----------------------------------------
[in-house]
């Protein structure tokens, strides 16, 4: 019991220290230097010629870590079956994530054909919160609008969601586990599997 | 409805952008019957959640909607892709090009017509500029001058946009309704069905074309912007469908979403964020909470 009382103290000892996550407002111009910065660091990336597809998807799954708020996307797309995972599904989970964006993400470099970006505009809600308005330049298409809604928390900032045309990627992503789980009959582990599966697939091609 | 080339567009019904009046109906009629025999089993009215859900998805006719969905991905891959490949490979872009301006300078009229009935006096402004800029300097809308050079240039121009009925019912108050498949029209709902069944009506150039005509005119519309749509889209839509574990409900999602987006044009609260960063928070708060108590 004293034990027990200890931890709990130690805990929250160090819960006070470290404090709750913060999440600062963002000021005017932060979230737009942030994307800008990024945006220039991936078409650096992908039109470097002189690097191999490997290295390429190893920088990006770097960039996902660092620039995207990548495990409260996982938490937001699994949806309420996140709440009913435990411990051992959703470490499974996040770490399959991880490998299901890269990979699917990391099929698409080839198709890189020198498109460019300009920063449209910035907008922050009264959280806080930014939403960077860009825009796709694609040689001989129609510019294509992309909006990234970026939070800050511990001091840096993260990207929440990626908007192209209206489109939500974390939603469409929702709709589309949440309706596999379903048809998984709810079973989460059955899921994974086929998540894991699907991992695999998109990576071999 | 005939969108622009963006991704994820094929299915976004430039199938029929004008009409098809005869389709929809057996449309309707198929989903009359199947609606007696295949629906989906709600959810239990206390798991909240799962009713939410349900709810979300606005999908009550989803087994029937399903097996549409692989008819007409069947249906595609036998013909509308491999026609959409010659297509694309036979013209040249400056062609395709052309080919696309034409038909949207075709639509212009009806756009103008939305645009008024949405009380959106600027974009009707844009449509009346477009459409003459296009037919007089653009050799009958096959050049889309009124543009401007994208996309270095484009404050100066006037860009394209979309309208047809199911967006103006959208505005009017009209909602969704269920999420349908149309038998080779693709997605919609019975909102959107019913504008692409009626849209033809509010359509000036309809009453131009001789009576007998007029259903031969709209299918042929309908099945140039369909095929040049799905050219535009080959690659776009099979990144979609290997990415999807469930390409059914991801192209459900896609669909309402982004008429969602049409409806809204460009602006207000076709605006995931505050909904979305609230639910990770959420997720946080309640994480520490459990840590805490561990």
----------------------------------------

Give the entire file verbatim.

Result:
[in-house]
């Protein structure tokens, strides 16, 4: 019991220290230097010629870590079956994530054909919160609008969601586990599997 | 409805952008019957959640909607892709090009017509500029001058946009309704069905074309912007469908979403964020909470 009382103290000892996550407002111009910065660091990336597809998807799954708020996307797309995972599904989970964006993400470099970006505009809600308005330049298409809604928390900032045309990627992503789980009959582990599966697939091609 | 080339567009019904009046109906009629025999089993009215859900998805006719969905991905891959490949490979872009301006300078009229009935006096402004800029300097809308050079240039121009009925019912108050498949029209709902069944009506150039005509005119519309749509889209839509574990409900999602987006044009609260960063928070708060108590 004293034990027990200890931890709990130690805990929250160090819960006070470290404090709750913060999440600062963002000021005017932060979230737009942030994307800008990024945006220039991936078409650096992908039109470097002189690097191999490997290295390429190893920088990006770097960039996902660092620039995207990548495990409260996982938490937001699994949806309420996140709440009913435990411990051992959703470490499974996040770490399959991880490998299901890269990979699917990391099929698409080839198709890189020198498109460019300009920063449209910035907008922050009264959280806080930014939403960077860009825009796709694609040689001989129609510019294509992309909006990234970026939070800050511990001091840096993260990207929440990626908007192209209206489109939500974390939603469409929702709709589309949440309706596999379903048809998984709810079973989460059955899921994974086929998540894991699907991992695999998109990576071999 | 005939969108622009963006991704994820094929299915976004430039199938029929004008009409098809005869389709929809057996449309309707198929989903009359199947609606007696295949629906989906709600959810239990206390798991909240799962009713939410349900709810979300606005999908009550989803087994029937399903097996549409692989008819007409069947249906595609036998013909509308491999026609959409010659297509694309036979013209040249400056062609395709052309080919696309034409038909949207075709639509212009009806756009103008939305645009008024949405009380959106600027974009009707844009449509009346477009459409003459296009037919007089653009050799009958096959050049889309009124543009401007994208996309270095484009404050100066006037860009394209979309309208047809199911967006103006959208505005009017009209909602969704269920999420349908149309038998080779693709997605919609019975909102959107019913504008692409009626849209033809509010359509000036309809009453131009001789009576007998007029259903031969709209299918042929309908099945140039369909095929040049799905050219535009080959690659776009099979990144979609290997990415999807469930390409059914991801192209459900896609669909309402982004008429969602049409409806809204460009602006207000076709605006995931505050909904979305609230639910990770959420997720946080309640994480520490459990840590805490561990």